Much has changed in my life since White Cloud Worlds Volume 2, and much more will have changed by the time this new book comes out. By then, I will be three-quarters of the way through a Master’s degree and I will have become a father. Realizing you’re going to become someone’s Dad really causes you to reflect on what you do for a living. You start asking yourself questions like ‘Maybe it’s about time I finally learnt to change a tyre without having to call the AA?’, ‘Do I really want my child to become like me?’ and ‘Should I encourage or discourage them from becoming an artist? I mean, how can drawing pictures all day in my boxers contribute to a better society?’.
Perhaps it is important questions like these that drive a man to put on some pants, leave his cushy job as a contract illustrator in the advertising industry and re-enter the world of academia and teaching.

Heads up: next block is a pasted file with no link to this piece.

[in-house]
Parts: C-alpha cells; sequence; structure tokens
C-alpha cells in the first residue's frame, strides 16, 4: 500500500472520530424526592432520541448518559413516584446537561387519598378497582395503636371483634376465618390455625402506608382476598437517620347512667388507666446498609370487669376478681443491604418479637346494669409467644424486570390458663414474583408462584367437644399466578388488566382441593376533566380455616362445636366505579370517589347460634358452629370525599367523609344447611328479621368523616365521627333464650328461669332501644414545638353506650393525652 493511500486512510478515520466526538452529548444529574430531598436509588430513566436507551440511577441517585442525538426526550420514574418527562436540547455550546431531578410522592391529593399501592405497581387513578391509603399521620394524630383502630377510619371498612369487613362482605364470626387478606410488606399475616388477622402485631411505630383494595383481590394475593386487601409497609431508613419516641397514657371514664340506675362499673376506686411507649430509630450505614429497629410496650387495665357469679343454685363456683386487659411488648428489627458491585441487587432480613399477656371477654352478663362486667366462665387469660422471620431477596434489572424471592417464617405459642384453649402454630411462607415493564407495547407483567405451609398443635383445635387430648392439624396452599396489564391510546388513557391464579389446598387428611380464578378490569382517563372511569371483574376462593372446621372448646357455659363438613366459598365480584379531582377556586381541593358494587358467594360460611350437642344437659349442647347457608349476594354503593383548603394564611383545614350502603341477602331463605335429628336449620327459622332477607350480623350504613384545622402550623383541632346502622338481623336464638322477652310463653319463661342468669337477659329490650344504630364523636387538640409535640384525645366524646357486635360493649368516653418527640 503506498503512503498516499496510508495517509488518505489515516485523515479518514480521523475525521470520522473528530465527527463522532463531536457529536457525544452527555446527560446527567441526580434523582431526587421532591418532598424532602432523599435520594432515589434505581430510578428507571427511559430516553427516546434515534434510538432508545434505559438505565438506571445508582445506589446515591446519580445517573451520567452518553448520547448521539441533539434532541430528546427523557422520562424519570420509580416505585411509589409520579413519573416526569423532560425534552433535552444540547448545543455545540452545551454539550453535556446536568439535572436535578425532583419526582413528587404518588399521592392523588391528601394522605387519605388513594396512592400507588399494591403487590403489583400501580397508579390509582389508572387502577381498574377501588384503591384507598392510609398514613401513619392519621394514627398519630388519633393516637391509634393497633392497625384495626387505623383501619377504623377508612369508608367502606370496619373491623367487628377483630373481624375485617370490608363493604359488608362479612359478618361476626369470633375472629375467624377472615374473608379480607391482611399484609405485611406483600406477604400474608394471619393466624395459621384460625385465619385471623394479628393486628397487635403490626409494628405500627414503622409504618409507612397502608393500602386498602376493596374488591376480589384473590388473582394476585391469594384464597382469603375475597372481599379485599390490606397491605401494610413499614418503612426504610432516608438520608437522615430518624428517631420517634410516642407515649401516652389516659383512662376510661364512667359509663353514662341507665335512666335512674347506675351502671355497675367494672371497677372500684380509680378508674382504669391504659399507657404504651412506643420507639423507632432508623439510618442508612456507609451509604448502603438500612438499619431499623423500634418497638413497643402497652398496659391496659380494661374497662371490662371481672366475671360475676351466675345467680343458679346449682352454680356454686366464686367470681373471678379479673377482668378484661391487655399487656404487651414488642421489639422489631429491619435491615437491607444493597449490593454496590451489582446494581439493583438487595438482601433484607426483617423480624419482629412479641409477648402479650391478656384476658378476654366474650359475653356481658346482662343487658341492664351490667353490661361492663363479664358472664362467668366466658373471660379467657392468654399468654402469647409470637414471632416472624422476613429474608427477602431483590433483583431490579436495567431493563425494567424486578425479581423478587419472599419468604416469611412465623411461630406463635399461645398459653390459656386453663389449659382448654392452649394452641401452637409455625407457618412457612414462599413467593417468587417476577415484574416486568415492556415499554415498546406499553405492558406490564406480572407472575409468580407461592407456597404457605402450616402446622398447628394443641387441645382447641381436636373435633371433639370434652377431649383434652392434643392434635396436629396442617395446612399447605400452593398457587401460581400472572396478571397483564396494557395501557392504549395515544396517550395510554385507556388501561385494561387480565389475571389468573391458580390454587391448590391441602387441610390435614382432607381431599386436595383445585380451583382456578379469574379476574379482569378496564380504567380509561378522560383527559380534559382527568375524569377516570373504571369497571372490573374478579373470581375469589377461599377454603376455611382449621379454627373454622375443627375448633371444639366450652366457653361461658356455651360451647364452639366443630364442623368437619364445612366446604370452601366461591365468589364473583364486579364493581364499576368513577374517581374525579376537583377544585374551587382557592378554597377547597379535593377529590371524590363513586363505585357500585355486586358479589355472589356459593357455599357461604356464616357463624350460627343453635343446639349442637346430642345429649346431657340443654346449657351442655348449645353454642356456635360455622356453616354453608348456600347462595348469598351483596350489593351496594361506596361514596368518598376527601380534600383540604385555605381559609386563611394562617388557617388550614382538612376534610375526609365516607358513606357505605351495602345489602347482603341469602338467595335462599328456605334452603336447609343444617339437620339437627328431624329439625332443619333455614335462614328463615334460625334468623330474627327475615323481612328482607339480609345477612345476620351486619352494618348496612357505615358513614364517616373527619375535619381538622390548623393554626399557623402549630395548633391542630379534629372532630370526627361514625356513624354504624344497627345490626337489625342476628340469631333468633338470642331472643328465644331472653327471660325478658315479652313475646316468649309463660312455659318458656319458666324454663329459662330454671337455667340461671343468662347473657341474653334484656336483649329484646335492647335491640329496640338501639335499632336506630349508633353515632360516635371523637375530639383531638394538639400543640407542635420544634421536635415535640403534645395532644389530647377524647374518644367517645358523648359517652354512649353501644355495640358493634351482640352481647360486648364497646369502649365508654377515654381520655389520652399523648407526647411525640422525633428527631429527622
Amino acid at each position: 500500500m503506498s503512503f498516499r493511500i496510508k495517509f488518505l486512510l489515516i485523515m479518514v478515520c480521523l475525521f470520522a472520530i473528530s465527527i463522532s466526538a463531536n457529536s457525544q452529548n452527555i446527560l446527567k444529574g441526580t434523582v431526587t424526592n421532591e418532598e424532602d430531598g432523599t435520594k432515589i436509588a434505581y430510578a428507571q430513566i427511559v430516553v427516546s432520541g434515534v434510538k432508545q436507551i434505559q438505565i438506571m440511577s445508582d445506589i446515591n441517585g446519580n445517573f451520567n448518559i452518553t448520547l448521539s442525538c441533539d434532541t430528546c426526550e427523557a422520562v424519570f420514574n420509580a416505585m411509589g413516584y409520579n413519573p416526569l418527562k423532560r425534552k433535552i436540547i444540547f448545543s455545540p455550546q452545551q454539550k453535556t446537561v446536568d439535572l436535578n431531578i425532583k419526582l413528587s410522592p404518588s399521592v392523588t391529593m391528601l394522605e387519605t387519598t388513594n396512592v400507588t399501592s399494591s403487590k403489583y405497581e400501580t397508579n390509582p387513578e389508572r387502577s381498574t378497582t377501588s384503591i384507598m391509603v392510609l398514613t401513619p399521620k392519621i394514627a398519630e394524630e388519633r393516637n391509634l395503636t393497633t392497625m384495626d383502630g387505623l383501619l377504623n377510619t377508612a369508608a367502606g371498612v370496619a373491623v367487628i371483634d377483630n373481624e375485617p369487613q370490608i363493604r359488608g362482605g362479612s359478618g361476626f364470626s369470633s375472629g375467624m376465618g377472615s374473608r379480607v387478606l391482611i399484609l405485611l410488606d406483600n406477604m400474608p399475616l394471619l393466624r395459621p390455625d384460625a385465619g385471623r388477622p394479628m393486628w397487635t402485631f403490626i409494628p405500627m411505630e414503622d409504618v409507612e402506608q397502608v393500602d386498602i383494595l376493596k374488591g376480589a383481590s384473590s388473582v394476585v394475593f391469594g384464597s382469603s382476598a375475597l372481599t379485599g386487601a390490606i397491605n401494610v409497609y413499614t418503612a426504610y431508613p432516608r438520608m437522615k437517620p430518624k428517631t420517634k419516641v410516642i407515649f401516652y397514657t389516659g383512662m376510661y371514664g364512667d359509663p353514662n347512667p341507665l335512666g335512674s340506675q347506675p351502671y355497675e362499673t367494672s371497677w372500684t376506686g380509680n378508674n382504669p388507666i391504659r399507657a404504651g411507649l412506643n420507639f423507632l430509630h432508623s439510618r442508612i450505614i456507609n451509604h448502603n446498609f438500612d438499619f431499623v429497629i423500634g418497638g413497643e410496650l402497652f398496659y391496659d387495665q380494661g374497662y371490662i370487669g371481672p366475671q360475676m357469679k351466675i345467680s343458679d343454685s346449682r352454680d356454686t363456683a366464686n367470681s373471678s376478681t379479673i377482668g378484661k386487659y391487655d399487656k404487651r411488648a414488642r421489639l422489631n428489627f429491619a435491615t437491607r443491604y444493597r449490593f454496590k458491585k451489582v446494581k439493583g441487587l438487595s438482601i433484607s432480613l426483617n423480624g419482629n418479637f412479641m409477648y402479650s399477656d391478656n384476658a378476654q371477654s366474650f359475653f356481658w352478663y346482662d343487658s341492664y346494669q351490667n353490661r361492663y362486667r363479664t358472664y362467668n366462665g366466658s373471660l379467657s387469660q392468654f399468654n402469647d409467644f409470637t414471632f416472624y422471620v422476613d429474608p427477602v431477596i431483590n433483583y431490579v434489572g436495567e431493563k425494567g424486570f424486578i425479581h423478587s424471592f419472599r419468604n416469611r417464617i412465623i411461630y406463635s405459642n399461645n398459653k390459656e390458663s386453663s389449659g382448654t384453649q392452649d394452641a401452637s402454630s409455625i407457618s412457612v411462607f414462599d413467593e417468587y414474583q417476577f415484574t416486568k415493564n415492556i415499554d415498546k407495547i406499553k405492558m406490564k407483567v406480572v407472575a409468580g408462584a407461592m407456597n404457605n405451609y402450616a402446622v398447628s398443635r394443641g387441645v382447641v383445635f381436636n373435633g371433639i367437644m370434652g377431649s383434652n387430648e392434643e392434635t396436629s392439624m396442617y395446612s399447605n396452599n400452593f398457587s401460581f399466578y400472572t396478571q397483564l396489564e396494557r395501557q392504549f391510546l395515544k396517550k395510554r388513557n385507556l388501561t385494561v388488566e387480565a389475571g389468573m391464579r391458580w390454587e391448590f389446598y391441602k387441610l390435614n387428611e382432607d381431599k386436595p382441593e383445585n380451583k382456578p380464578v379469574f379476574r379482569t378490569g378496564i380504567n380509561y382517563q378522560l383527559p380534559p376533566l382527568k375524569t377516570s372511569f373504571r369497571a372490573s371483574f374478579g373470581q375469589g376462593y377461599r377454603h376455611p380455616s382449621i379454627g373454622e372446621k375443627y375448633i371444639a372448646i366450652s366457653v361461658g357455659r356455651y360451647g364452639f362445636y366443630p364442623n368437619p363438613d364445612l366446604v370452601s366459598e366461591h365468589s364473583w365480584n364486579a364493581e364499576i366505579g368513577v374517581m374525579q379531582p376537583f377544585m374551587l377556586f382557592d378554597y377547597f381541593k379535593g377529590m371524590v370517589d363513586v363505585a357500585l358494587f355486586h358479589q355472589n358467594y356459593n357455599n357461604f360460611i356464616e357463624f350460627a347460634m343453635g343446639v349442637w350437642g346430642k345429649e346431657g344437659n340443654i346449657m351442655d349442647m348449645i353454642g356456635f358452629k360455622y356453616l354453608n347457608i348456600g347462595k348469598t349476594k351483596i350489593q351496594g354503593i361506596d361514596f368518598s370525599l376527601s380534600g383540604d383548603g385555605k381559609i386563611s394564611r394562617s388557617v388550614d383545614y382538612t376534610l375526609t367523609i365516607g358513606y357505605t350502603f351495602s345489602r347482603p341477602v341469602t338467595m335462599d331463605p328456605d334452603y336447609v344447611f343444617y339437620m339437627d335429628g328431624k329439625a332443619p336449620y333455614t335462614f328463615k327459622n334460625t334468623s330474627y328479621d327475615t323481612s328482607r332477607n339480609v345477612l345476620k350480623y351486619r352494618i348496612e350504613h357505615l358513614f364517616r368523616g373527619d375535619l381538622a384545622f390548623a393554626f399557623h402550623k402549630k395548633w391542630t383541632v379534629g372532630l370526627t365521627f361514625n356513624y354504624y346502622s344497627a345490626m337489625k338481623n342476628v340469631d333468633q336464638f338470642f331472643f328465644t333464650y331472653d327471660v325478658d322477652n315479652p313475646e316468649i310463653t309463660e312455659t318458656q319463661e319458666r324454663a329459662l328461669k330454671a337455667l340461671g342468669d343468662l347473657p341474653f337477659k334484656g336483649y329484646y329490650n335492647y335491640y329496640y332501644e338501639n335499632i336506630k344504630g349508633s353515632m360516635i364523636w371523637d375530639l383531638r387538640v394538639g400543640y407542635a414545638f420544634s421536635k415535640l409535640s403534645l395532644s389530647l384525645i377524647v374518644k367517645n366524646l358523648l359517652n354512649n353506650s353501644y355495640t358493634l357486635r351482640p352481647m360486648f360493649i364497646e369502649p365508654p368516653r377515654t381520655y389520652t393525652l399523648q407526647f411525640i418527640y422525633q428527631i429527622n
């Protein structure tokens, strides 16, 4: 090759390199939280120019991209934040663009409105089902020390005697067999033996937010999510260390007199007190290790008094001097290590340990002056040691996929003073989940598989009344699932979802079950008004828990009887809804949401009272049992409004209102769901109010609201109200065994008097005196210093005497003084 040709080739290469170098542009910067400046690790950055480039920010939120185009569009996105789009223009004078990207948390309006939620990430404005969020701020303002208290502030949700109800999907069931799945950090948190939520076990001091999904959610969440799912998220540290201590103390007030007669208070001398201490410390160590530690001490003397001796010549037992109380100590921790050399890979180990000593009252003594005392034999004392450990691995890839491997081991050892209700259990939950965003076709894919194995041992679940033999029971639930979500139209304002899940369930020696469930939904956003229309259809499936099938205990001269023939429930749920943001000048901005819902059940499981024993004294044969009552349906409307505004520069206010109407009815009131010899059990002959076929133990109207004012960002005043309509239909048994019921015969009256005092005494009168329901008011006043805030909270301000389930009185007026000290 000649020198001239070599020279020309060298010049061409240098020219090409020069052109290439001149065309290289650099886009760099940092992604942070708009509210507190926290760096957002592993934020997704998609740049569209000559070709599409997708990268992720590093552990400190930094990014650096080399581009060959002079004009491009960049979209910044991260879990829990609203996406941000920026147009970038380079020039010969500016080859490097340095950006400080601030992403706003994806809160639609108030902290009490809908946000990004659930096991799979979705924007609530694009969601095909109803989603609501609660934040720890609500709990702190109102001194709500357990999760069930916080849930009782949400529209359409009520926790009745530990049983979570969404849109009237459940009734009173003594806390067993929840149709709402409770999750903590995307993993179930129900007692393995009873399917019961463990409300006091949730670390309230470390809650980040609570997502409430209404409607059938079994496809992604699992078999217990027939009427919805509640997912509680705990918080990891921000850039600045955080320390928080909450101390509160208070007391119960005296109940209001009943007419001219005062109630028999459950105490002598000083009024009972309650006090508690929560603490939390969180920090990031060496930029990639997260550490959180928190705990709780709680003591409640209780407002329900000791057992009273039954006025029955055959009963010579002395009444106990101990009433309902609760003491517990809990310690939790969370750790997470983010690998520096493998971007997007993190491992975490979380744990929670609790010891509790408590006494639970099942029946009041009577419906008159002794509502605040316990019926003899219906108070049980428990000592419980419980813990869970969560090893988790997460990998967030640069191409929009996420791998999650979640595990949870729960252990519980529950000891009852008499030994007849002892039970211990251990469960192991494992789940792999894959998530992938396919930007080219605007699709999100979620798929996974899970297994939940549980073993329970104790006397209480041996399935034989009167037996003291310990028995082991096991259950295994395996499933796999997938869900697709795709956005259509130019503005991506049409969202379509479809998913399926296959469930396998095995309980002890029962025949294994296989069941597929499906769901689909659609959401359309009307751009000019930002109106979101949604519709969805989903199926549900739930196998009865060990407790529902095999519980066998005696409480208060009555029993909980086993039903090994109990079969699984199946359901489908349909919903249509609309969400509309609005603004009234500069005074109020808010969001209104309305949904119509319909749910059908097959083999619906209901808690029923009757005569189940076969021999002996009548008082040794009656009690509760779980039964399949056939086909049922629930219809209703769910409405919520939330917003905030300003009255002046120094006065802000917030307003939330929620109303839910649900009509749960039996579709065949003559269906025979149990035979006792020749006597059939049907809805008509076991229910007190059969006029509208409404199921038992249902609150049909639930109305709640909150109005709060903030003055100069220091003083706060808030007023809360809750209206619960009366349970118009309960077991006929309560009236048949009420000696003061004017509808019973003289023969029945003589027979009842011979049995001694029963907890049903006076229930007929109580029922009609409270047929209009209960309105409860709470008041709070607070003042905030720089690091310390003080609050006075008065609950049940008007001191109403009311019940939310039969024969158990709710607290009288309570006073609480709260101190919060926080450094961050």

After graduating five years ago, the last thing on my mind was more study, but after a few years of professional practice you start to miss the freedom you have within the university environment to experiment and question. What this year of study has given me is the time to think and research some social issues and perhaps even ask how I might contribute to society as an illustrator and storyteller.
This brings me to my current Master’s project, which looks at ways to address the literacy gap between teenage students from Pasifika backgrounds and those from other ethnic groups in New Zealand. The aim of this research project is to explore, through design practice, illustration as a sequential storytelling method for the engagement, education and empowerment of Pasifika youth.
In other words, I’m looking at how the visual language found within comics might be used to engage reluctant and struggling readers. Thus far, the project has given me a refreshing perspective on my work and skills as an illustrator. I know it may not be able to solve all of the world’s problems, but I’m excited to see how illustration can be harnessed to address important social issues like literacy.